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Top-Shelf Tip No. 147:

"Productivity is being able to do things that you were never able to do before."

Franz Kafka

Escape a Workplace Productivity Rut, Part 2

Think back to your school days and the kind of grade a low level of effort might earn you there. Pretty much a "C," right? The minimum expected. Average. Well, average won't get you great marks on your workplace report card either—i.e., your yearly performance review. And you can't expect much in the way of raises, bonuses or promotions as a result.

Promotional Consultant Today continues our two-part series on getting out of the work productivity rut, with productivity expert Laura Stack, a featured speaker at this week’s PPAI Women’s Leadership Conference in Denver, Colorado.

Mind Your P's . Two of the prime causes of productivity ruts are perfectionism and procrastination. These damaging "p-traps" occupy opposing ends of a kind of compulsion spectrum. In the first, you worry too much about getting everything just right; in the second, you don't worry enough.

I've known people who occupied both ends of the scale simultaneously, depending on the project. You may have done this yourself. You spent too much time on the “good” task while another task went undone because you were “busy,” it seemed too hard or the deadline seemed too distant. While you may need to jump on something small for a while to jolt yourself back into action, you also need to apportion your time very carefully in an effort to achieve productivity nirvana.

If you find yourself obsessing over the details of a particular project, stop and think about your behavior. At some point, just let it go. Some of my colleagues spend so much time working on the new speech but never give it, or “writing my book” but never publishing it. It's not fatalistic to realize you have to let go at some point, for the good of yourself and the project. After all, if you keep polishing something too long, you'll eventually rub it away. If on the other hand, you find yourself dragging your heels on a task, for whatever reason (its size, fear of failure, fear of success, time constraints, etc.), find a way to start working on it. If the project just seems too big, then examine it carefully until you find its logical fracture lines, hit it just right and break it down into manageable pieces. Set internal milestones and deadlines, put your head down and get going.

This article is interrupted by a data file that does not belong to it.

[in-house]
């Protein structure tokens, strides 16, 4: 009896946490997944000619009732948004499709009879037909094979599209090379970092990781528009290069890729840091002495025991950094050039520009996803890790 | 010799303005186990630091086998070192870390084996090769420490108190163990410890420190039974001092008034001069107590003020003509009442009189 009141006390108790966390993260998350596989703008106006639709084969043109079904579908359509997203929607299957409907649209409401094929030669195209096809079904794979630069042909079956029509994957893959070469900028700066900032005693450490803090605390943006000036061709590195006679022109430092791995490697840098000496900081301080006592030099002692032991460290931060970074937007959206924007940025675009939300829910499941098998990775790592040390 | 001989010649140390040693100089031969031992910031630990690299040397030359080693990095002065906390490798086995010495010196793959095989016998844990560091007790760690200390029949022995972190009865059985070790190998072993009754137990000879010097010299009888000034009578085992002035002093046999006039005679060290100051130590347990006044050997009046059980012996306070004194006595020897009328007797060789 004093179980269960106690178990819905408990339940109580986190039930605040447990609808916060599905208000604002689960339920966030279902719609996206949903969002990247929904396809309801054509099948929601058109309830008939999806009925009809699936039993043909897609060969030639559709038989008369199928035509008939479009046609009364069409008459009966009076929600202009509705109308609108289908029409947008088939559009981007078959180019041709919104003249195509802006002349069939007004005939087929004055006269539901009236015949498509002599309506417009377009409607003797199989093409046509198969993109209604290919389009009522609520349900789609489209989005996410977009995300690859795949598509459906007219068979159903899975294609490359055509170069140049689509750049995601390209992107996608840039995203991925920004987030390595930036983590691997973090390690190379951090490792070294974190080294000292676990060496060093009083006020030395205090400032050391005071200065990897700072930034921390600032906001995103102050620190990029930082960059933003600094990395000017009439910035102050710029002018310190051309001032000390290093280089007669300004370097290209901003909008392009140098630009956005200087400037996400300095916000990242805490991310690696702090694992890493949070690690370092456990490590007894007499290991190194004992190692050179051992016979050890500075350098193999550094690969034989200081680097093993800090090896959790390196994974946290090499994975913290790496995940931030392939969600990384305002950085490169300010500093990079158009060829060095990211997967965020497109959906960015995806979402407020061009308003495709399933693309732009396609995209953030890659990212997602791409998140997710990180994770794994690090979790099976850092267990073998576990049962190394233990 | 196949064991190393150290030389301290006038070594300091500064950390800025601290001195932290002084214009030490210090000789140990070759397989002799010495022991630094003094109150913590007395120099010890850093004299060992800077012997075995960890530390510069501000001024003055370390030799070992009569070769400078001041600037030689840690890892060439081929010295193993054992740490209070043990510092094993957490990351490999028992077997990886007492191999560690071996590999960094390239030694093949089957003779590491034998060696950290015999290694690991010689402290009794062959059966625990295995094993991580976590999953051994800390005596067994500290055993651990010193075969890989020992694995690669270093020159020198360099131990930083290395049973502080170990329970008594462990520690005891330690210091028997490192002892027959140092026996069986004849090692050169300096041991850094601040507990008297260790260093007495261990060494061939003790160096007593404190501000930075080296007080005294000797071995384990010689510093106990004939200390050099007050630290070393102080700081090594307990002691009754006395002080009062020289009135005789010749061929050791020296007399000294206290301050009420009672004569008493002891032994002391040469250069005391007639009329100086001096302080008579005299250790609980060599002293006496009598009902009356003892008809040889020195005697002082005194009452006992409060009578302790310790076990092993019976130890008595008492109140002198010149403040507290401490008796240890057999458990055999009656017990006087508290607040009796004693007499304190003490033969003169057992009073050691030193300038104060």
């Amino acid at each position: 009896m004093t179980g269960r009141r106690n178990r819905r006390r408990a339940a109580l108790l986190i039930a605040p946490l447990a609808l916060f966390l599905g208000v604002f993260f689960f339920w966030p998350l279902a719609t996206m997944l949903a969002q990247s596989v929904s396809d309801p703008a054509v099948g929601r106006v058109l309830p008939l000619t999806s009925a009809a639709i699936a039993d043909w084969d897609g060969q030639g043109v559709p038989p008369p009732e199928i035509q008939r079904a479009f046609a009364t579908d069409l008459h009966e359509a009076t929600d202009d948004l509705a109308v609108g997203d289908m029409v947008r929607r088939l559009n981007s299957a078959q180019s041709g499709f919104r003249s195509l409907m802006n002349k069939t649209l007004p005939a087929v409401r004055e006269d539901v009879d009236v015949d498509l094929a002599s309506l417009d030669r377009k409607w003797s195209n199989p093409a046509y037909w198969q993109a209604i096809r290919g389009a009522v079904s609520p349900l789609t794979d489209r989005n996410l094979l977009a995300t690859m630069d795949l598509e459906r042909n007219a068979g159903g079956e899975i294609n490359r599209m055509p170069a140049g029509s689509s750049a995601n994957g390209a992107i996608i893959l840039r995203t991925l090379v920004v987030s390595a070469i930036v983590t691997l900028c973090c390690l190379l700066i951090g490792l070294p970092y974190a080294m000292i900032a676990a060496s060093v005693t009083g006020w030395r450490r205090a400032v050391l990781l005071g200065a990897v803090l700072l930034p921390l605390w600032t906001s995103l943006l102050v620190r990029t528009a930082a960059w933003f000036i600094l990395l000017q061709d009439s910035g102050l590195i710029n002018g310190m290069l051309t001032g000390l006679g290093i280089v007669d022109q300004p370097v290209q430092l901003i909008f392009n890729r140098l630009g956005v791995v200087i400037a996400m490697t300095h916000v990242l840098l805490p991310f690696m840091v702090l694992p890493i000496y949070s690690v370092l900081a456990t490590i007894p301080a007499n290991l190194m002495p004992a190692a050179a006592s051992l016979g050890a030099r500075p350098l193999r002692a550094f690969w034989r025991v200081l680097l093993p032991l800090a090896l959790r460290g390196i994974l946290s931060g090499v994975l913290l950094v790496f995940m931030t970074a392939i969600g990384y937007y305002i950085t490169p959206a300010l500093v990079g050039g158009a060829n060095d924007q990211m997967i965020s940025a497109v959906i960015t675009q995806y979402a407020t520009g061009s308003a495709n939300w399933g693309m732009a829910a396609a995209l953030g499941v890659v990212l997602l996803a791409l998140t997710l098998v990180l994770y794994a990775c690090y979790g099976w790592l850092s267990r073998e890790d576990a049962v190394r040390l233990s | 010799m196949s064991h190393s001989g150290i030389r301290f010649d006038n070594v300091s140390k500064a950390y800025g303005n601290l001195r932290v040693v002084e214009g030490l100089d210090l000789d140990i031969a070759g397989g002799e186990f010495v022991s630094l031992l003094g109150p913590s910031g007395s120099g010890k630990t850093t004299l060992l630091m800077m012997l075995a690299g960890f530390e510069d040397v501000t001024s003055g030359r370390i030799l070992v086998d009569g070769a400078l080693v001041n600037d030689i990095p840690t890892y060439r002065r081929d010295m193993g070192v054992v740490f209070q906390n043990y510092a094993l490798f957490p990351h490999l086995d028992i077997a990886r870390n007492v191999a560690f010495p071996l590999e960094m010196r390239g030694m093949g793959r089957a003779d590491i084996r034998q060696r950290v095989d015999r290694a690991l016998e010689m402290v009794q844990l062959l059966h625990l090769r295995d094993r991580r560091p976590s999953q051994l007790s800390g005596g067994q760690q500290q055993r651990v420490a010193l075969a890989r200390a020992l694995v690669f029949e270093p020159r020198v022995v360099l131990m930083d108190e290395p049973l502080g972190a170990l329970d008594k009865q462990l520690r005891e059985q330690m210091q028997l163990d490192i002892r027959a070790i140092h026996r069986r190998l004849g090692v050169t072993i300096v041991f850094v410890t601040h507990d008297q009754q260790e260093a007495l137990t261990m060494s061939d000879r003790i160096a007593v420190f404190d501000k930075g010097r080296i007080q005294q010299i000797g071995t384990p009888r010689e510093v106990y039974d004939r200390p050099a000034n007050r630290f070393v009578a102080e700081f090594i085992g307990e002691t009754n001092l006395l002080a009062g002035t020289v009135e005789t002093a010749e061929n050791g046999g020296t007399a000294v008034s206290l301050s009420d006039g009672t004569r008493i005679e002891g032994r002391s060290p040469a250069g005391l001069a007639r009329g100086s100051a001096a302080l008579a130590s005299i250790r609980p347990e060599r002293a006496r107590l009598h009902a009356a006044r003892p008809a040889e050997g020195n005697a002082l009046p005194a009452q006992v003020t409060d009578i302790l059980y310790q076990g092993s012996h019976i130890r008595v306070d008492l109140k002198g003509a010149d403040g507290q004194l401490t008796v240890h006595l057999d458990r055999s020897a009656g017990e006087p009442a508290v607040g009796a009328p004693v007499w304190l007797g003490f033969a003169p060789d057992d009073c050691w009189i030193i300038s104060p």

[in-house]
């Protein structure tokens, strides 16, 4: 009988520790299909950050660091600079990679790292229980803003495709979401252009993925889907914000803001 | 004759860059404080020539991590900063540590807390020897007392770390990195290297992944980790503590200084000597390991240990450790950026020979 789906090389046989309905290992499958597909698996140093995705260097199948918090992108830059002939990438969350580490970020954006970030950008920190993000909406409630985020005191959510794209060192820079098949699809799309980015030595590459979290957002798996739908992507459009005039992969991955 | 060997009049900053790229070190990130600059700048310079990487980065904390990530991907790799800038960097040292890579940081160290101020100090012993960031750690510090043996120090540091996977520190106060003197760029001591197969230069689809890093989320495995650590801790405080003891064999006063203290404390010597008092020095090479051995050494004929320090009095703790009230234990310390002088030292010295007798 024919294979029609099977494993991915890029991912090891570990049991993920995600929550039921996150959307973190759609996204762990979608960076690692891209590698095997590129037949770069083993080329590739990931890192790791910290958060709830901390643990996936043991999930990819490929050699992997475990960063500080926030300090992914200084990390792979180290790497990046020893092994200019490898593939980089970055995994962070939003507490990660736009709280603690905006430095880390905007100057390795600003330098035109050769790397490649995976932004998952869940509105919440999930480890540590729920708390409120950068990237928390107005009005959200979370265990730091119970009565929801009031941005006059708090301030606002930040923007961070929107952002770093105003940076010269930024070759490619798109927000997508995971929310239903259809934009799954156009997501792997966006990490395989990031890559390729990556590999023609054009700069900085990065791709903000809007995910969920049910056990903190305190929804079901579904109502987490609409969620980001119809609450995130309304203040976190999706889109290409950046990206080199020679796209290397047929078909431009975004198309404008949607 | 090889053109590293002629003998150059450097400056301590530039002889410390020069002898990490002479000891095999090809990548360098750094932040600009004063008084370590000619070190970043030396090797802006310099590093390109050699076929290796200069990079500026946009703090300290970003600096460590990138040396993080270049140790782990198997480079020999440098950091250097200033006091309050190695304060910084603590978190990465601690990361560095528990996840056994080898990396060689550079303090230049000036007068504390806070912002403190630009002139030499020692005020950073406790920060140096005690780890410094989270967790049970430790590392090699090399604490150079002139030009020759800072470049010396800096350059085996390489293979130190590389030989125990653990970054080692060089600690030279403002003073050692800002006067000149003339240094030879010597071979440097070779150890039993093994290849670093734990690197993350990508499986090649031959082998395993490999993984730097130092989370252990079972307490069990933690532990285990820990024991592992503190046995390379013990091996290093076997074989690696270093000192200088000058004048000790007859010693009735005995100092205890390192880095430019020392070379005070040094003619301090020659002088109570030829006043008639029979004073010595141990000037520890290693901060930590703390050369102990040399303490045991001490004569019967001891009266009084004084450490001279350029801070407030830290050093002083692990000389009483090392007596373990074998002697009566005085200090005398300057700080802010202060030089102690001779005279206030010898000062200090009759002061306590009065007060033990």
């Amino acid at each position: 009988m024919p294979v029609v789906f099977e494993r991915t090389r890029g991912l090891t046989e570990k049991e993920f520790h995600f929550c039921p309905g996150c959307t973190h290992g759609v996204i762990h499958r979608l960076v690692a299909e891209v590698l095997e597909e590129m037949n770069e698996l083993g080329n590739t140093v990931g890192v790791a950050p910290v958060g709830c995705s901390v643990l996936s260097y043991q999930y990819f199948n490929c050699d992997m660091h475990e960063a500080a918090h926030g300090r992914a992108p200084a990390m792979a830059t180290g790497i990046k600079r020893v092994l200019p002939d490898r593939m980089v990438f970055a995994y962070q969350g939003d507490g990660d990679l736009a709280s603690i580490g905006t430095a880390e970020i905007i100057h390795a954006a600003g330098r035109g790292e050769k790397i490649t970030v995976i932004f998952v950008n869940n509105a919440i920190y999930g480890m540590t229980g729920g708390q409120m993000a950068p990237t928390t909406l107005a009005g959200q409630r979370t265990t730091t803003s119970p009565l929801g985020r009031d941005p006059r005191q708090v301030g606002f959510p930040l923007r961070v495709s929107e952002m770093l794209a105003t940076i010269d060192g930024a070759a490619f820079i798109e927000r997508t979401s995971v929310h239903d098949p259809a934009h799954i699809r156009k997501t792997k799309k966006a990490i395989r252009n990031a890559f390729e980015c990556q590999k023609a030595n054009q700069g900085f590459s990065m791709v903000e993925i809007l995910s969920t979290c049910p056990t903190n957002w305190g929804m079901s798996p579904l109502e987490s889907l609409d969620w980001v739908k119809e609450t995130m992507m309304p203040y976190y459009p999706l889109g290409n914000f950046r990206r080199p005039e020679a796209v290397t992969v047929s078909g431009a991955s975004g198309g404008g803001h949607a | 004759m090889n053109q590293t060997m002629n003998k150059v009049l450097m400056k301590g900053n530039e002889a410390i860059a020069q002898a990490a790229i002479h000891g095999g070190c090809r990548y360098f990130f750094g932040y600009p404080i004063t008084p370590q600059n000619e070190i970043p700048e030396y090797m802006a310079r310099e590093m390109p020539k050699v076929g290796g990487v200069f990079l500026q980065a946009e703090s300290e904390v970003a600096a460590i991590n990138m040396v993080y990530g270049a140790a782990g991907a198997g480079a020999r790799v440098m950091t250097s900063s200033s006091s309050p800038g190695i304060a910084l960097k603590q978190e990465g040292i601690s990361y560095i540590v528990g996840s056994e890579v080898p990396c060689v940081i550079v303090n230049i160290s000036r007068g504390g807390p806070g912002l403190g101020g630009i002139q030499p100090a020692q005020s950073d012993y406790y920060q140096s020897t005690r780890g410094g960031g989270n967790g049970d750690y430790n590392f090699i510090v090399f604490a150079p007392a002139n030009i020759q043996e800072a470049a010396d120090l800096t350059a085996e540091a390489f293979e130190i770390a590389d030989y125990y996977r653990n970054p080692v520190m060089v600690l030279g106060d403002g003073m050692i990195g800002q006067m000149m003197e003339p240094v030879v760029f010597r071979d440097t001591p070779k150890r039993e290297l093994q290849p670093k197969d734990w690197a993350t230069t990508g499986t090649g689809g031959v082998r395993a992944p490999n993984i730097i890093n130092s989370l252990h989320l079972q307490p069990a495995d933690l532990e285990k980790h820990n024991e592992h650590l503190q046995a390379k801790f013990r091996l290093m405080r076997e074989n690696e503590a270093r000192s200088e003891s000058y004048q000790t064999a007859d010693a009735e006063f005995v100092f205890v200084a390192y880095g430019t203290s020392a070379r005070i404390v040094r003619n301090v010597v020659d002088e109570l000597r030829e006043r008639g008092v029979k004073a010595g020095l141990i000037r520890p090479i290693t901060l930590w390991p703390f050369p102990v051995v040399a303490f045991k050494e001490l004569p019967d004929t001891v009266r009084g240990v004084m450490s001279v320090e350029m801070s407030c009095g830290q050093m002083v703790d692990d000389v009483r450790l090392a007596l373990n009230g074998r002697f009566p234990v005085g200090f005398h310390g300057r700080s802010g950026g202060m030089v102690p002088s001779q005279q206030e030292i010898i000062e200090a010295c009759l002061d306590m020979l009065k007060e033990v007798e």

If you've been procrastinating on a task because it doesn't address your goals, or because it properly belongs to someone else, then why is it on your plate? Now, I realize you can't easily control what your boss might assign you, but most bosses will hear you out if you tell them you can't see any use for a particular task. You may find out why you really do need to do it (or why your boss thinks so), or they might see your point and get rid of it. If the boss didn't put the task on your list in the first place, then triage it to your master list and think about it again in a month.

Overall, when it comes to minding the twin p's of perfectionism and procrastination, you must strive to find that ideal equilibrium between doing too much work and doing too little. What’s the fun part? The equilibrium point varies from task to task, which keeps you on your toes.

Don't let the inevitable snags stop you and don’t hesitate to move forward because something could go wrong. If you feel down, shift your attitude to something more positive. Take action now and get to work.

Source: Laura Stack is America's premier expert in personal productivity. Since 1992, she has presented keynotes and seminars on improving output, lowering stress and saving time in today’s workplaces. She is the bestselling author of five books, including SuperCompetent.

Compiled by Cassandra Johnson

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